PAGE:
Context is a vital ingredient in any Test match, but the circumstances of the Test series between Bangladesh and Zimbabwe present a set-up where the focus of both teams is on cricket's other formats.
Bangladesh's preoccupation with the World Cup has been compounded by an indifferent year in cricket's longest format. They began the year with a 1-0 loss to Sri Lanka, and in July lost both Tests against West Indies - the first by an innings and 219 runs after being bowled out for 43 in the horror show at North Sound, and the second by 166 runs after Jason Holder picked up an 11-wicket match haul in a capitulation at Sabina Park.
A change in format brought a change of fortunes and Bangladesh won both their ODI and T20I series against West Indies before reaching the final of the Asia Cup, and then thrashing Zimbabwe 3-0 in the ODIs leading up to this game. As they hunt for their first Test win of 2018, it's hard to imagine an easier target than Zimbabwe, for whom Test cricket has long been something of an afterthought. The visitors have played just eight Tests since their last tour to Bangladesh four years ago, and the Sylhet Test will be their first of the year.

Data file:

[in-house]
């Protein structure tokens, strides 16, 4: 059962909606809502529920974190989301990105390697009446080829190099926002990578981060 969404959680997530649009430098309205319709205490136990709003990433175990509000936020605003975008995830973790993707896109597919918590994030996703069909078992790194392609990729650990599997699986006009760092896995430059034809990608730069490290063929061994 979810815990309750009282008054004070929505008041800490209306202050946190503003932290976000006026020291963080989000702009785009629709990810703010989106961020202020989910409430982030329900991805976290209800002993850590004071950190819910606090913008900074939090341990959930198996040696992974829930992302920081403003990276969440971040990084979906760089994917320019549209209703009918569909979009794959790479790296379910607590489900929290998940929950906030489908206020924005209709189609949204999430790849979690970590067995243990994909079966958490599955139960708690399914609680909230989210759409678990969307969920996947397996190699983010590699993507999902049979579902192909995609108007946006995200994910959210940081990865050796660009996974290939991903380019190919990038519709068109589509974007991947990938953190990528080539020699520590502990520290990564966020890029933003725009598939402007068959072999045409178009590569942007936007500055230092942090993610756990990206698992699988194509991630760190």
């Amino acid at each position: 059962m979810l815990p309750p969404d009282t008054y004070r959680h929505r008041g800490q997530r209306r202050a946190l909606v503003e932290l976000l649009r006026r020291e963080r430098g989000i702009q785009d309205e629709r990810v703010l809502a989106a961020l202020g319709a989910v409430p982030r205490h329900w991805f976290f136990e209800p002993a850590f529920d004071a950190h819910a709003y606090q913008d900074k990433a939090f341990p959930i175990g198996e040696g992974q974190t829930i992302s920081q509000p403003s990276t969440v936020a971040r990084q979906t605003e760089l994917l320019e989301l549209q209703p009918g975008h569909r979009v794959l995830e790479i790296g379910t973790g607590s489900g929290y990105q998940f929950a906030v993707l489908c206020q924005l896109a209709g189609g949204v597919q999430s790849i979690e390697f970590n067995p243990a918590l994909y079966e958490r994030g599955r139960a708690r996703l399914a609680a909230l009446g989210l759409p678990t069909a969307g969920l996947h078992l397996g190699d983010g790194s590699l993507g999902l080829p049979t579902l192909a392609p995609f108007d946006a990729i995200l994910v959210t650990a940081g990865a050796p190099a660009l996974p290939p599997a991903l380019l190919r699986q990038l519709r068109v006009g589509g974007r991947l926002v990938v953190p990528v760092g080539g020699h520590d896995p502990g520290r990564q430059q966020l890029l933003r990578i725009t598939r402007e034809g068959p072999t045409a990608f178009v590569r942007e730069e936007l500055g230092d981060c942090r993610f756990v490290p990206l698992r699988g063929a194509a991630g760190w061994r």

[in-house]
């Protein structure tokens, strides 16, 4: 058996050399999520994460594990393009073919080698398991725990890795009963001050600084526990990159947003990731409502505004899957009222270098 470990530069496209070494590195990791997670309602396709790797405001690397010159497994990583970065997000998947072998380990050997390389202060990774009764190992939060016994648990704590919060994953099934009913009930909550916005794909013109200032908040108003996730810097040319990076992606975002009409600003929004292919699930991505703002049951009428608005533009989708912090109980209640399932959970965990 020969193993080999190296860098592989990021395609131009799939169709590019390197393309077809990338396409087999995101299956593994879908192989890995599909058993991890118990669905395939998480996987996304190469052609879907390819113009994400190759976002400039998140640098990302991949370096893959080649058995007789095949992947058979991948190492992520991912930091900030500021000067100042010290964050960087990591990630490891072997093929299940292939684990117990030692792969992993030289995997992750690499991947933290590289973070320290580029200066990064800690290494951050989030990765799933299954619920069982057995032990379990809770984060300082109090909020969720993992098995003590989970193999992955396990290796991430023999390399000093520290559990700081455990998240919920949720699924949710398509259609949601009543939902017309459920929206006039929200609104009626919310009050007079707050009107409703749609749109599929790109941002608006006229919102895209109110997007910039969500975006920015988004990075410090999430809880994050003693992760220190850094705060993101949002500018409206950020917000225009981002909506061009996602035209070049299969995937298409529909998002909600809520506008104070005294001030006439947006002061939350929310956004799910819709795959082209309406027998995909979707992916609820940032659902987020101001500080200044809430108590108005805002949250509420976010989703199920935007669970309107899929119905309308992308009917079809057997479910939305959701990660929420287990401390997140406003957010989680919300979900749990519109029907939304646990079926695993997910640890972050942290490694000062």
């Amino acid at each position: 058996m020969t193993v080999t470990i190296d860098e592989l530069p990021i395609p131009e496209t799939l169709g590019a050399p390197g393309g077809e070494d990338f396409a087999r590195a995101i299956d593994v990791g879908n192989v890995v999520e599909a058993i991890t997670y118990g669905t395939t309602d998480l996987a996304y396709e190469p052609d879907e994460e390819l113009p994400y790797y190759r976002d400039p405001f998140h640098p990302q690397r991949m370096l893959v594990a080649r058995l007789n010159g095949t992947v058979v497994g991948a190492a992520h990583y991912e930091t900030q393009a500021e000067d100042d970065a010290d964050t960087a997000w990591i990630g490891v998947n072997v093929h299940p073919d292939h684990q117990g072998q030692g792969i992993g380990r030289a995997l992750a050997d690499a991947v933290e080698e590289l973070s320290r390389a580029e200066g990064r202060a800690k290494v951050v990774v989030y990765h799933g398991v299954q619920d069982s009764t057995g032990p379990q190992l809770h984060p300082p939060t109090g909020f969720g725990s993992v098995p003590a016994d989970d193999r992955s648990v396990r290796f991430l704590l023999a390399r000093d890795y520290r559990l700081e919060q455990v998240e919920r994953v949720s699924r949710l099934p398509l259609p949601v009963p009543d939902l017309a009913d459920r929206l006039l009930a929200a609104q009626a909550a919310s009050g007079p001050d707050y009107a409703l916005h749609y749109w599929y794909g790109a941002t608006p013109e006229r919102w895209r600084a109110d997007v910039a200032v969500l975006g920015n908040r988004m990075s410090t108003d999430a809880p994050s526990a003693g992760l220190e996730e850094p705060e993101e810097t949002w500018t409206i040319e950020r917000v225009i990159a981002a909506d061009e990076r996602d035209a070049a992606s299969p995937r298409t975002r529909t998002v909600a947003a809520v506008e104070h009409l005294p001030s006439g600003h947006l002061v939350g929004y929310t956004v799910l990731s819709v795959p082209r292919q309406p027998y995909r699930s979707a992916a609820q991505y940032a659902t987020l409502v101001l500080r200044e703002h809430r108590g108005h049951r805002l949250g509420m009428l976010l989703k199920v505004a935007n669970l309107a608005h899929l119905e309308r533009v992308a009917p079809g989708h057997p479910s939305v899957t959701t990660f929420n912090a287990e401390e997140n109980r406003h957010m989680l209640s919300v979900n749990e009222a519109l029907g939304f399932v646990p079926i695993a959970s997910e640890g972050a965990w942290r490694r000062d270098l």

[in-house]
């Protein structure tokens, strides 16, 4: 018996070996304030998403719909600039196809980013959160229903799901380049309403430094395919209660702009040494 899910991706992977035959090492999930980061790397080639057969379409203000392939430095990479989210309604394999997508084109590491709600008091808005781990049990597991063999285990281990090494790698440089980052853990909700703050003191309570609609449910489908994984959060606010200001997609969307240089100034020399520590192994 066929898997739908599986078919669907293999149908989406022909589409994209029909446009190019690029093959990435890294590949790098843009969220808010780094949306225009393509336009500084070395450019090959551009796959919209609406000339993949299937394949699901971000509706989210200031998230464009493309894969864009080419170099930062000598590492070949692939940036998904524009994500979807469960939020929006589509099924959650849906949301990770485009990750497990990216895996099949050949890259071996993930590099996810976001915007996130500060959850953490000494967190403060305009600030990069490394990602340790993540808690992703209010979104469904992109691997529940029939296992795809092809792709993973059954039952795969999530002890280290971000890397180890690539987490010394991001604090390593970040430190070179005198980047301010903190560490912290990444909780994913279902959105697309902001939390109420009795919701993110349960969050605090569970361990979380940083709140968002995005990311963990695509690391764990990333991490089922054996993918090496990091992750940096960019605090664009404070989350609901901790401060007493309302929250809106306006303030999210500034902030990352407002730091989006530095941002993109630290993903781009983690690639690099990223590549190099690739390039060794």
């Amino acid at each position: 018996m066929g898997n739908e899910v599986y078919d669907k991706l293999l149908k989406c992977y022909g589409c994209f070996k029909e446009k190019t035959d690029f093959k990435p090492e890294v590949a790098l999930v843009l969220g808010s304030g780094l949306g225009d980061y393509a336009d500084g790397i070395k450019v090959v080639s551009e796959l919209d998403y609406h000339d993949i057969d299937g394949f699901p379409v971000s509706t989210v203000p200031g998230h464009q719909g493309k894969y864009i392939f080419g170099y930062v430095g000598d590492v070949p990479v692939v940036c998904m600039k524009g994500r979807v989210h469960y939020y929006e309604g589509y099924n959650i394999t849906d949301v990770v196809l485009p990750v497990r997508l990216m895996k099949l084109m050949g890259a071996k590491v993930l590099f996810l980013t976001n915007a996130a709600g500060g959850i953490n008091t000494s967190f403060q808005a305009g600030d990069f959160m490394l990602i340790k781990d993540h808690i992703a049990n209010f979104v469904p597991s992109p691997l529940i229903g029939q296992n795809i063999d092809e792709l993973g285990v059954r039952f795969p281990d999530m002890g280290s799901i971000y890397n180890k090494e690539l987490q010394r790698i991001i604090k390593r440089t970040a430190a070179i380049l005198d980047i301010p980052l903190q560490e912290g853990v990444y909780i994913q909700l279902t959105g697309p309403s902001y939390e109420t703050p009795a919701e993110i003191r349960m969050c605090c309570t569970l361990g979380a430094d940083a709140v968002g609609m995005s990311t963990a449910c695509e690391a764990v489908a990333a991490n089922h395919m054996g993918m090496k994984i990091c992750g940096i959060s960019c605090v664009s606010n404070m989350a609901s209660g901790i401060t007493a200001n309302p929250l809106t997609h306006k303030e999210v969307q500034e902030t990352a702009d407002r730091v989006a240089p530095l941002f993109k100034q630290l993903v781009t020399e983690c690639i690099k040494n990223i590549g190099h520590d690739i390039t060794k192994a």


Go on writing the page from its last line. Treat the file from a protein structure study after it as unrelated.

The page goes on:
While it's impossible to decipher form from such a frugal sample, the two teams do at least have a rich shared cricketing history to draw from, and they have engaged in some fascinating battles over the years - though usually in Zimbabwe, as the visitors have fallen well short more often than not in recent contests hosted in Bangladesh. The last time Zimbabwe won a Test in Bangladesh, Naimur Rahman was captain and the hosts were playing their seventh game ever in the format. That remains Zimbabwe's only Test win here.
The home spin attack ran riot in tailor-made conditions during the last Test series between these teams in 2014, with Shakib Al Hasan, Taijul Islam and Jubair Hossain sharing 46 wickets as Bangladesh stormed to a 3-0 win. While they won't have to content with Shakib this time, Zimbabwe face a daunting challenge heading into the first game, and after Bangladesh's authoritative victories in the ODIs the hosts will be confident in their pursuit of a first Test victory this year.